Each language has its own advantages and disadvantages. One language cannot be good for everything. Beginners still know too little to understand what they need from the language. Therefore, you need to choose not the language, but what you want to do. Many languages are primarily honed for solving certain problems or for certain areas:
- Quickly create a website – PHP or Python.
- Create a game – C++ or C#.
- Bank web system – Java, C# or C++.
- Android application – Java or Kotlin.
- Application for iOS or Mac OS – Objective-C or Swift.
If the direction is not important, choose a language from the top five in the ratings. These are popular languages with a lively community, they will be easier to learn. View the number of vacancies and resumes for the selected language. You will have an idea of demand and competition. Avoid unpopular destinations and outdated languages. In a small market it is difficult to find an employer. Explore development directions. Perhaps you don’t want to get involved with engineering and mathematics. Then immediately exclude Data Science and Embedded.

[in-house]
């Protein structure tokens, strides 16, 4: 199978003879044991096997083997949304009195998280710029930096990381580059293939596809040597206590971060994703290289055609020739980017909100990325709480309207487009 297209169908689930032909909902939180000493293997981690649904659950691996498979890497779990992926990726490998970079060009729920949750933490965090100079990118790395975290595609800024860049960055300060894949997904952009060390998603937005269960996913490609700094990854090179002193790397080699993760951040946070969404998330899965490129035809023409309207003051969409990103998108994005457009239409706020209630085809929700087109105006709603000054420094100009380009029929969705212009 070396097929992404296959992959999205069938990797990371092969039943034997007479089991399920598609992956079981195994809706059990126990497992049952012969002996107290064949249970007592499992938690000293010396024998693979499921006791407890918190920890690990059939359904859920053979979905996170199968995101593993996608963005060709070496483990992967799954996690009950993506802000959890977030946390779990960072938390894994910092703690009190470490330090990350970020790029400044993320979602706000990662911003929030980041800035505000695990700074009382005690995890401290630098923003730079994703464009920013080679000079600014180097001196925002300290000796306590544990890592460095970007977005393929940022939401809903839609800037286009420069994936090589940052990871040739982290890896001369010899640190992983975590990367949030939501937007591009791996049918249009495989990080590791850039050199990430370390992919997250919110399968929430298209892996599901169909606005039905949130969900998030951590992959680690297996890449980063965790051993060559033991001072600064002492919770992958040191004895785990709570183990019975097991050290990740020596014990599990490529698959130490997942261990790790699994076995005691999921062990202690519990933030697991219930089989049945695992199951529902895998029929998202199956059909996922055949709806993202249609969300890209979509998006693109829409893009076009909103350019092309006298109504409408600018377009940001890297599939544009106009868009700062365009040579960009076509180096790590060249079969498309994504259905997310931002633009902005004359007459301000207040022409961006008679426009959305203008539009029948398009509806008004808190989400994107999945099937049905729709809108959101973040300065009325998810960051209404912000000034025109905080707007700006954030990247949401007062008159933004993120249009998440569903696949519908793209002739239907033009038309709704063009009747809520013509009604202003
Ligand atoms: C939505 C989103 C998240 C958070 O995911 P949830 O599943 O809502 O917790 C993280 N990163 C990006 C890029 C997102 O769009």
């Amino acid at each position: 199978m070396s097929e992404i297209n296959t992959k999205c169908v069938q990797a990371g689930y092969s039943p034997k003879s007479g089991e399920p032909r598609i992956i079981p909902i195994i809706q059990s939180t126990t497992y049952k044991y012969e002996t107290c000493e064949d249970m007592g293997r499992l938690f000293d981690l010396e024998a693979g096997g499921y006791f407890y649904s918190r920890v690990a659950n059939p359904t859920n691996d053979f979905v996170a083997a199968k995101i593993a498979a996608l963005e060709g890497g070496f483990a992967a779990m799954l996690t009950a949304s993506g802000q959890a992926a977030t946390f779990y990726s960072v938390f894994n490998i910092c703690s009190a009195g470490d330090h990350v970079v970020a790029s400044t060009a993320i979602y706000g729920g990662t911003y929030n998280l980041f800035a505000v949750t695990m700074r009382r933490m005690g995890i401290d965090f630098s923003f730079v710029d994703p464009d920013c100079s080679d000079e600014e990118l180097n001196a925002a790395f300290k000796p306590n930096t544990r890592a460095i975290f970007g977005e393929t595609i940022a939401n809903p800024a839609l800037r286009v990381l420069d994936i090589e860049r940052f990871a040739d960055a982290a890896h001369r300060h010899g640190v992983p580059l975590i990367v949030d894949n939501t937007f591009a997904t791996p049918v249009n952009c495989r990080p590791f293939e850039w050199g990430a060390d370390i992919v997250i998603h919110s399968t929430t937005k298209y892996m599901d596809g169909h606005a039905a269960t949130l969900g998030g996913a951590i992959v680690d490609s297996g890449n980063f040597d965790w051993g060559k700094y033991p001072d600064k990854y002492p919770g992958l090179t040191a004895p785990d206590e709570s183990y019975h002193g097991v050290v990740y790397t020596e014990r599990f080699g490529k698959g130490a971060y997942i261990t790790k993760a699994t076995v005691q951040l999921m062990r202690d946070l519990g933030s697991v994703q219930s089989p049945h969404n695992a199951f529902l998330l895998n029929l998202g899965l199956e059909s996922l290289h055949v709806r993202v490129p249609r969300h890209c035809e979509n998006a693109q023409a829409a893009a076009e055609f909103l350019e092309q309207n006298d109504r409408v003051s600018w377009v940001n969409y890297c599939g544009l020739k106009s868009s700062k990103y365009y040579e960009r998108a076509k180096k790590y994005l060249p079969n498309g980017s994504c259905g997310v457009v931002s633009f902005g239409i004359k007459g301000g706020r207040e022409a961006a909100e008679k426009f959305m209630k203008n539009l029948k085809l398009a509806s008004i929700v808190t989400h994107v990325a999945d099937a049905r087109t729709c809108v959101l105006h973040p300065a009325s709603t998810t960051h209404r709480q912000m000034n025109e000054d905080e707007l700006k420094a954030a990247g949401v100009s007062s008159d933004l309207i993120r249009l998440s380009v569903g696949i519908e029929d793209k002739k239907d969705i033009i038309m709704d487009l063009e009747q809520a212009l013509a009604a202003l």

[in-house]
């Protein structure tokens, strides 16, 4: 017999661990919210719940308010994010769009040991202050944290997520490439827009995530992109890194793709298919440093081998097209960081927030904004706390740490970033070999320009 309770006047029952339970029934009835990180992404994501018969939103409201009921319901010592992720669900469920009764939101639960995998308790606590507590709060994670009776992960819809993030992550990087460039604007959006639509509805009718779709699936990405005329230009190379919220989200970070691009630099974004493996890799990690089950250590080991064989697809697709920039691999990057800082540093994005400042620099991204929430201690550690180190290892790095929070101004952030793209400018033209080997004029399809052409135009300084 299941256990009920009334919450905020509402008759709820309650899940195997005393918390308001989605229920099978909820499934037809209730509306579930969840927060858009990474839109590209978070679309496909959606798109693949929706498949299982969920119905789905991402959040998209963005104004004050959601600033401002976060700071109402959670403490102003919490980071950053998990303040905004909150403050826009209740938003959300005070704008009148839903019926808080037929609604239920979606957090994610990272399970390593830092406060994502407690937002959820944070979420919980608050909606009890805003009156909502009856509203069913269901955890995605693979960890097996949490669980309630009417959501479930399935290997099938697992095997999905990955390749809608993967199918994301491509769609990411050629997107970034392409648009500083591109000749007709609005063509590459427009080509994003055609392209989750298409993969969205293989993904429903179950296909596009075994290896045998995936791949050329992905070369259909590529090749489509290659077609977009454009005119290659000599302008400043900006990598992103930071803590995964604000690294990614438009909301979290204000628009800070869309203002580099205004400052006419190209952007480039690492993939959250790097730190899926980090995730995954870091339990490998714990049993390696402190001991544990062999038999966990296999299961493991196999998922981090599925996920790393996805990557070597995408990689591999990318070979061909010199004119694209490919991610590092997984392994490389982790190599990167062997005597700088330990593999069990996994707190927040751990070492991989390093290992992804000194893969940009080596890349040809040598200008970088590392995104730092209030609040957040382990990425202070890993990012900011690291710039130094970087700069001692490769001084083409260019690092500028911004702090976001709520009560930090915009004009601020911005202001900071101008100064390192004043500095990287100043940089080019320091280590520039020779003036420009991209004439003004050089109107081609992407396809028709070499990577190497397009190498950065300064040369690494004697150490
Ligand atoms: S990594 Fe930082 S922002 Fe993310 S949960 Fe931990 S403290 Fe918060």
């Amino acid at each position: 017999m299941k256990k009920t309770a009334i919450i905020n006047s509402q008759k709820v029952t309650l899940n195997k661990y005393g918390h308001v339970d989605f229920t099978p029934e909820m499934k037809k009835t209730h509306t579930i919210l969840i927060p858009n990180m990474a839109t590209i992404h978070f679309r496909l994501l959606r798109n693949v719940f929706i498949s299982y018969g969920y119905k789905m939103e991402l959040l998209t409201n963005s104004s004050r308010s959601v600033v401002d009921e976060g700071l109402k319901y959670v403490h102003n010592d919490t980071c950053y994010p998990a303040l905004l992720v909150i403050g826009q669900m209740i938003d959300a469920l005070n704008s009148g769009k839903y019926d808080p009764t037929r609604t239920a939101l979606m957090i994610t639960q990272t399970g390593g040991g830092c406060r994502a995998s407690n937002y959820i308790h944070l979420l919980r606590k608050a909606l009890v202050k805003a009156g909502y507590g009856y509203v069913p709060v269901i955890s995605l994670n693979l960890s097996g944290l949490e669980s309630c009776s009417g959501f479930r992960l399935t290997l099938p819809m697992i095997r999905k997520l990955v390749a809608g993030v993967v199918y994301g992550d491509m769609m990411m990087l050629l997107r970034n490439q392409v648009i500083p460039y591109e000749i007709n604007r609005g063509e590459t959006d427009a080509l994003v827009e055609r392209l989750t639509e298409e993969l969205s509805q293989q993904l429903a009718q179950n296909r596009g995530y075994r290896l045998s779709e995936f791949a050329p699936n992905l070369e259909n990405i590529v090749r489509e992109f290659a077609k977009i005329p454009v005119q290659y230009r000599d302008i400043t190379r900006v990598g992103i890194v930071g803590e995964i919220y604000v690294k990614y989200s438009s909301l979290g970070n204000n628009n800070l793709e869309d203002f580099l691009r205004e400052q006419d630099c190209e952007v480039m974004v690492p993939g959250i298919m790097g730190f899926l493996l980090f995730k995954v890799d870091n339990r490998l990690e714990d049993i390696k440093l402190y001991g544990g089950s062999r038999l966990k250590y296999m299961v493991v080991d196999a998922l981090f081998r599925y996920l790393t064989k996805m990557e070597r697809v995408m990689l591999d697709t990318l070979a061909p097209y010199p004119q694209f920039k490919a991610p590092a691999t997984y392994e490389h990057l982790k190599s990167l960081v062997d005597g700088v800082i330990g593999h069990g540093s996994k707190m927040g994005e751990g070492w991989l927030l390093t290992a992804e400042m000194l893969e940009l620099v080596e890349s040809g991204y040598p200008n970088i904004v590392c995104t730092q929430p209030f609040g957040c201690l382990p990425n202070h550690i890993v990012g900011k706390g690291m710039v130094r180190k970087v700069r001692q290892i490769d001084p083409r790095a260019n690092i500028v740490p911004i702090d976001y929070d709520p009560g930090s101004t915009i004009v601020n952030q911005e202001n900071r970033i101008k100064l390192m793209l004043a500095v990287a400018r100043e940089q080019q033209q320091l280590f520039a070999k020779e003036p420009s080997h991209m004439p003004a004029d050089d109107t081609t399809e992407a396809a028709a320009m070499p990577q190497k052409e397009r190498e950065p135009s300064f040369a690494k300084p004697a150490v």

What are the other selection criteria?
Should you start with simple language?
There is an opinion that if your first language is too simple, then you will not be able to become a good programmer.
This is because simple languages do not require you to know how a computer works, how data is stored in memory, how a processor performs a division operation, and so on.
The same Joel Spolsky (CEO Stack Overflow) wrote that you need to start diving into programming with C (even more difficult than C ++), because this way you will master the main principles and be able to write more efficient programs. Even if they are not in C.
You can discuss endlessly, but here’s a tip: start learning at least something already, comparing the first language with the area of your interests. And don’t worry if you like the difficult language. Now you can find clear and detailed guides about everything.